I’m not sure how easily they can be transplanted once they have become that tall, could you prune it to compensate for the lean?
      It would be good to know if it enjoys your Mediterranean climate ?

      Best Wishes,


  5. Steph Shaw

    One of these trees has popped up approx 30cm away from our partially underground concrete water tank. It is growing so fast and I’m worried the roots will penetrate the water tank. Should I remove it? I could try a transfer.

    1. Kath Gadd

      Hi Steph,

      Sorry for the delayed reply. Yes I would remove the plant if it’s that close to your water tank as its roots could do some damage. If it’s under 1m tall still you could try relocating it but otherwise relocation is likely to be unsuccessful.

      Hope all goes well,

  6. Elana


    What type of root system and what aggressive root system does this tree have?
    Can it stand near a wall or house?

    Will I be able to move a 4yr old tree to another corner in the yard?
    And if I can when and how do I do it?

    1. Kath Gadd

      Hi Elana,

      This is a very fast growing pioneer species, as I’m sure you will have already noticed, so by 4 years time its root system will be deep and established. You won’t be able to move it now. I would just plant a new one in your desired spot and in a year or two it should be getting quite large and beautiful. It will do fine by the side of a house and doesn’t mind the extra shade.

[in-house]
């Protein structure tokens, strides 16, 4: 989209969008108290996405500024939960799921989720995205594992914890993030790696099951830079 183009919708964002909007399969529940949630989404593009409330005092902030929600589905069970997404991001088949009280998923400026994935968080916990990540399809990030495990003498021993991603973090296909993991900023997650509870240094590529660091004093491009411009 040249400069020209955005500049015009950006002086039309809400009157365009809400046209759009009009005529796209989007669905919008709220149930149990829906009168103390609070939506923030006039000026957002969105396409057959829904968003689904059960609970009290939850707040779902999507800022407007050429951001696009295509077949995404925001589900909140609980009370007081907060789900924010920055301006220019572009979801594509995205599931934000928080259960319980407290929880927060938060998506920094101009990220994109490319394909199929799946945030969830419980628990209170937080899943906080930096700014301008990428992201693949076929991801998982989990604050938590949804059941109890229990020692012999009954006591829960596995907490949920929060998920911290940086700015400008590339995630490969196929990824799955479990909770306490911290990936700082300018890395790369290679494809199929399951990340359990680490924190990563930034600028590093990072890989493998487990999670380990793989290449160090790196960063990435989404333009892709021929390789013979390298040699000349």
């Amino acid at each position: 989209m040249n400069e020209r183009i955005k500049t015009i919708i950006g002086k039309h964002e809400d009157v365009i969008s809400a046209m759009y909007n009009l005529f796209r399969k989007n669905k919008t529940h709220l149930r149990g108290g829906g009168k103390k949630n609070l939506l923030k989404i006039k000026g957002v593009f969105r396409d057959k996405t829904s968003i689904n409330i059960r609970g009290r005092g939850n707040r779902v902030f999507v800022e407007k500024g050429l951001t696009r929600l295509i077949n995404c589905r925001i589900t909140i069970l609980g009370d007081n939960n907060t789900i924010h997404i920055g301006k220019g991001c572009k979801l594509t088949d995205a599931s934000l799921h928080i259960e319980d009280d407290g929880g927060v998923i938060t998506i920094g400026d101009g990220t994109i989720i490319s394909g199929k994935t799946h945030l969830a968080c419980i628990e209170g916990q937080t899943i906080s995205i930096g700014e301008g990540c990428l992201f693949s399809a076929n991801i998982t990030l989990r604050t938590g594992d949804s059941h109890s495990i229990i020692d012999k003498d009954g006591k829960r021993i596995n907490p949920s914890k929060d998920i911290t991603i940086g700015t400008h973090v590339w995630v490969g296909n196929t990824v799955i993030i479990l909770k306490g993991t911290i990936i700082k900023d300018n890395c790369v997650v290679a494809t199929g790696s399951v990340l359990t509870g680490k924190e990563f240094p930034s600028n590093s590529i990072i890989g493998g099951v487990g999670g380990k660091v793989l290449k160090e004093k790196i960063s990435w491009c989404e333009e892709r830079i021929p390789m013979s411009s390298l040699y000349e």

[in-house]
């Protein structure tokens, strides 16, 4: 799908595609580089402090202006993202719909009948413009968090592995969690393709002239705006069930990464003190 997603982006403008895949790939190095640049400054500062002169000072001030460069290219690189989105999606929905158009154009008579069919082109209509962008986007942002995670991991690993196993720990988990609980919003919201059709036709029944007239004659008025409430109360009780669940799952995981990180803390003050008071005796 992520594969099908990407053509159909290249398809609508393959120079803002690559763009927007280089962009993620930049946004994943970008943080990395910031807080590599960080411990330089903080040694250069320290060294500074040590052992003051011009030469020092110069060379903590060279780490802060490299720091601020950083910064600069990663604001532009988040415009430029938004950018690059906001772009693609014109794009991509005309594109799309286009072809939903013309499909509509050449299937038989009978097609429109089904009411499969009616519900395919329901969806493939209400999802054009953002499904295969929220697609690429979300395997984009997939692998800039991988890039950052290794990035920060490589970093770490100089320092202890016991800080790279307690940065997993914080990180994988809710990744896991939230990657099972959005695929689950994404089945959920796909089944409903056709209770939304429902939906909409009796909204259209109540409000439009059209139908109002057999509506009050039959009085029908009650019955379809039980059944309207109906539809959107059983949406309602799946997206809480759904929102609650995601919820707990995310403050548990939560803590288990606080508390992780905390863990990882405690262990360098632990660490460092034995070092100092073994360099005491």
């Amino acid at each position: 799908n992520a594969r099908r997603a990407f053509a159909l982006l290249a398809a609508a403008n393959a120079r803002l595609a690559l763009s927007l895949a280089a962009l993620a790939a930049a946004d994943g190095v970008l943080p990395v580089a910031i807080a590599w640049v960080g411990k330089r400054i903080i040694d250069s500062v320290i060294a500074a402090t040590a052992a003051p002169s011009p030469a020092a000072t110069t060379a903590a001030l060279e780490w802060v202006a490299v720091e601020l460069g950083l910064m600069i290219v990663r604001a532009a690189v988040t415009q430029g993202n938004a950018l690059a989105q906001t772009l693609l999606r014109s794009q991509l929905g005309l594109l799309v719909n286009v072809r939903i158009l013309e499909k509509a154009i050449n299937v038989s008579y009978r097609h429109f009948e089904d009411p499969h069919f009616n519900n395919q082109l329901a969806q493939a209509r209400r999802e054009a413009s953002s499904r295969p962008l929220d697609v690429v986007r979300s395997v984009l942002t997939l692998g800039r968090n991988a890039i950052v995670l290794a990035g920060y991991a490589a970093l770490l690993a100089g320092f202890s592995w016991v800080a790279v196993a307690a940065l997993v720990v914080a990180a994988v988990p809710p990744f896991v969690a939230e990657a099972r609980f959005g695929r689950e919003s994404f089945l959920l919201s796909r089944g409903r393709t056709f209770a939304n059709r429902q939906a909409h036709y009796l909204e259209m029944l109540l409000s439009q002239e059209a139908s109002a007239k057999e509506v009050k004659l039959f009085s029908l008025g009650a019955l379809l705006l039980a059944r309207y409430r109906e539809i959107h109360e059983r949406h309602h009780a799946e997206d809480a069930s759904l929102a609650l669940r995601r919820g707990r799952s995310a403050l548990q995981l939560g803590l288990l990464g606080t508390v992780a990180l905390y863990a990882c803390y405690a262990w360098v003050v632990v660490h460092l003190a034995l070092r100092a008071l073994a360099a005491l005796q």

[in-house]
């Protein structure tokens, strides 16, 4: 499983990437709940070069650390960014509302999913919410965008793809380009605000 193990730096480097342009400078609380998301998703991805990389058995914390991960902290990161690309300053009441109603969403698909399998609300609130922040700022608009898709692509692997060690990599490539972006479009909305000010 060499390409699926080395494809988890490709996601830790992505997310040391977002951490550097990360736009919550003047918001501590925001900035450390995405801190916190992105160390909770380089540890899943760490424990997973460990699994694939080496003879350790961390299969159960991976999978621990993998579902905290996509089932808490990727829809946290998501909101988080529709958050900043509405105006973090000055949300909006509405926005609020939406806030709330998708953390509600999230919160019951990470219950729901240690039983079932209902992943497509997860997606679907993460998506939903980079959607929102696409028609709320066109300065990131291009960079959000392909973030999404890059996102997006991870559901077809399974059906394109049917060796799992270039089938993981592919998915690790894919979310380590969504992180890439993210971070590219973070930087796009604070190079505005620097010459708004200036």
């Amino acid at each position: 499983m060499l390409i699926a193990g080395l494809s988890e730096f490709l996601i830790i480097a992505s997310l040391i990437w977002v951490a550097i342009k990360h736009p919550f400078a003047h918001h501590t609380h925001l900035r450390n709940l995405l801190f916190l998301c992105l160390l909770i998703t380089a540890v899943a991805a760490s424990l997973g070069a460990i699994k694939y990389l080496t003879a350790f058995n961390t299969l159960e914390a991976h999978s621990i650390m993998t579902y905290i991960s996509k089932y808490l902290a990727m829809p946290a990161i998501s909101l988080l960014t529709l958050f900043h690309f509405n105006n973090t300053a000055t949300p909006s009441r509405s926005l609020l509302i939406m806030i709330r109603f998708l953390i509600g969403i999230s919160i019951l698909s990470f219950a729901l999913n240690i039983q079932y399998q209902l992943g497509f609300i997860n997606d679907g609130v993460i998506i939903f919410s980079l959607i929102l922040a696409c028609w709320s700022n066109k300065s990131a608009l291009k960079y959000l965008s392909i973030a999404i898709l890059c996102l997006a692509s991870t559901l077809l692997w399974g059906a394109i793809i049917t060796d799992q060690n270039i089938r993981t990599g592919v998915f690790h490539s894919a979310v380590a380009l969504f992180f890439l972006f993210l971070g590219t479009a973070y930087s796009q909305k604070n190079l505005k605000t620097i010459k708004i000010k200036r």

All the best,

  7. Shirley

    Hi there Mallee Design,

    Thanks for this information. I have a couple of questions please:

    1. Is it safe to plant next to a retaining wall? I have a spot next to a raised carport where I would like to plant one or two of these Bleeding Heart Trees. But don’t want the carport retaining wall damaged by the root system.

    2. The powerline to the house runs diagonally across the carport, and the last little bit of it runs across the corner of the garden bed where I want to plant this. Up to 3-4 metre height would be great, but above that could end up problematic. If it gets to that height, would it be suitable to prune?

    3. It appears to have a 20 year life span, although I realise it will self-seed underneath. But I am thinking of putting a few camellias along the actual carport wall so that in 20 years they will have grown, so the death of the Bleeding Heart(s) won’t be such a shock to the landscaping. (I want to provide a screen from southerly buster winds for the carport, as well as some privacy to a front bedroom).

    Many thanks for your input.

  8. Angela

    Well I found this growing in my garden in Auckland! Presumably seeds from birds. At first I thought it was a native to NZ , kawakawa, because of the almost heart shaped leaves.
    I am intrigued , it is just under a metre at present so hopefully I’ll be able to transplant it in winter…it is mostly hidden under camellias.
    Thanks for the info and photo.

    1. Vivien Mulondiwa

      Angela am looking for these seeds would you by any chance have any.